Site #3 Catskill Creek (from Atelier Restaurant Bar)
Introduction by Kevin J. Avery, Senior Research Scholar, The Metropolitan Museum of Art
Winding over thirty miles from the Schoharie hills to the Hudson River, Catskill Creek never attracted the tourism or the artistic interest that its tributary, Kaaterskill Creek, did. But for the one artist who made the village of Catskill his home, Catskill Creek was his favorite painting subject. Thomas Cole painted Catksill Creek no less than ten times, with his first painting of the creek completed in 1827.
View on the Catskill was commissioned by Jonathan Sturges, who asked Cole to paint the creek as he wished it might look. Approximating the view from Snake Road in the area known as "Jefferson Heights," Cole painted a pastoral creek scene out of a mythic past. In reality, Catskill Creek in the 1830s was the focus of intense industrialization and development. In 1836, for example, the creek was lined with "16 grist mills, 26 sawmills, 8 fulling mills, 7 carding machines, 1 woolen factory, 2 iron works, 1 trip hammer, 10 tanneries, 2 paper mills and a brewery."
When 18-year-old Frederic Church arrived in Catskill in 1844 to study painting with Thomas Cole, Cole brought the young student on sketching trips to his favorite sites around Catskill, including Catskill Creek. Although Church later moved on to new subjects, it was Catskill Creek that took center stage when Church first introduced himself to New York's art scene. At an exhibition at the National Academy of Design on April 17, 1845, Church made his public debut with two paintings of his teacher's favorite spot on Catskill Creek.
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Meets most ADA standards and has few barriers. Some visitors with disabilities may need some assistance
Open all seasons
Map & Directions
Driving Directions: We recommend Google Map . Site coordinates: 42.223621 Lat., -73.887604 Long.
Location Notes: From Trail Site 1 (the Thomas Cole Site), turn right out of the parking lot to the corner of Spring Street and Route 23. Turn left onto Route 23 West, go 1/2 mile and turn left onto Route 9W South. Proceed 1000 feet on 9W, past the ramp to Jefferson Heights, to the bridge crossing the Catskill Creek. The classic view of the Catskill Creek with the mountains in the distance can be seen from the bridge or from the property of Atelier Restaurant.Bar on the north side of the bridge.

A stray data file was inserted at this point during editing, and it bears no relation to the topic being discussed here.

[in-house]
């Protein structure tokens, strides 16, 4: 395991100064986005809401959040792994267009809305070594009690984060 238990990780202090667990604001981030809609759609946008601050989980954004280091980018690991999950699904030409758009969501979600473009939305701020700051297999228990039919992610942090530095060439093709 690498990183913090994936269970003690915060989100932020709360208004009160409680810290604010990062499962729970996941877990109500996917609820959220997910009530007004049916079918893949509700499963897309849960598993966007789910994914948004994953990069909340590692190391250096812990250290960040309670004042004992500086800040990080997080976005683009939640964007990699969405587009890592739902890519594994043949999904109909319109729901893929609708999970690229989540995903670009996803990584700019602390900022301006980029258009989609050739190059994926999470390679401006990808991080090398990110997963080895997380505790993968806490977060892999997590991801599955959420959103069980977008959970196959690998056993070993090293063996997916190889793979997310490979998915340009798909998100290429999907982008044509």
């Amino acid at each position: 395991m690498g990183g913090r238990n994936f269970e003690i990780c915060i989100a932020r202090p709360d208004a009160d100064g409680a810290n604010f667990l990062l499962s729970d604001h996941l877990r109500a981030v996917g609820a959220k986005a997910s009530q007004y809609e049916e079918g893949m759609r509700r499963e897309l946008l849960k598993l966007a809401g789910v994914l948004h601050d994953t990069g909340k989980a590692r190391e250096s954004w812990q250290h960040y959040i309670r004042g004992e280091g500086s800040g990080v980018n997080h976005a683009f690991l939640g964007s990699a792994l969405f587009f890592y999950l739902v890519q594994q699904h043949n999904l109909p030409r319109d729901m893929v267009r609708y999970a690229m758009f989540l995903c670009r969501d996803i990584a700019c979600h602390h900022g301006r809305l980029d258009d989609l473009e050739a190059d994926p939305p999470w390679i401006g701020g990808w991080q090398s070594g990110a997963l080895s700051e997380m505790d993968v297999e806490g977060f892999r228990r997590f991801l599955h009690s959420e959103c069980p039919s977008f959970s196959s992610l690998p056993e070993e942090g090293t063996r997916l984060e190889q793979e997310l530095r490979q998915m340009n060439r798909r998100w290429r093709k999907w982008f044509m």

Photo / Painting Credits
Thomas Cole. View on the Catskill, Early Autumn. Oil on canvas, 1836-37, 39 x 63 in. Metropolitan Museum of Art. Gift in memory of Jonathan Sturges by his children, 1895, 95.13.3.
Anonymous. Catskill Creek Today. Photograph, undated. © Thomas Cole National Historic Site.
Frederic Edwin Church. The Catskill Creek. Oil on panel, 1845, 11 7/8 x 16 in. Olana State Historic Site, Hudson, NY. New York State Office of Parks, Recreation and Historic Preservation, 1980.1873.
Thomas Cole. River in the Catskills. Oil on canvas, 1843, 27 ½ x 40 3/8 in. Museum of Fine Arts (Boston). Gift of Martha C. Karolik for the M. and M. Karolik Collection of American Paintings, 1815-1865, 47.1201.
Frederic Edwin Church. Twilight Among the Mountains (Catskill Creek). Oil on canvas, 1845, 18 ½ x 24 in. Olana State Historic Site, Hudson, NY. New York State Office of Parks, Recreation and Historic Preservation, OL.1981.25.
Thomas Cole. Catskill Creek. Oil on canvas, 1845, 38 ¾ x 26 1/3 in. New-York Historical Society. The Robert L. Stuart Collection, S-157.
Thomas Cole. Study for Catskill Creek. Oil on wood, c.1844-45, 12 x 18 in. National Gallery of Art. Avalon Fund, 1998.67.1.
Thomas Cole. On Catskill Creek. Oil on panel, c. 1845-47, 9 ¼ × 14 ¾ in. Private Collection.
Anonymous. Austin's Glen Hope Mill, A. Austin & Son, Catskill. Copy of an old advertisement, undated, 3 ½ x 5 in. Vedder Library, GCHS, Coxsackie, NY 16-001, 16-001.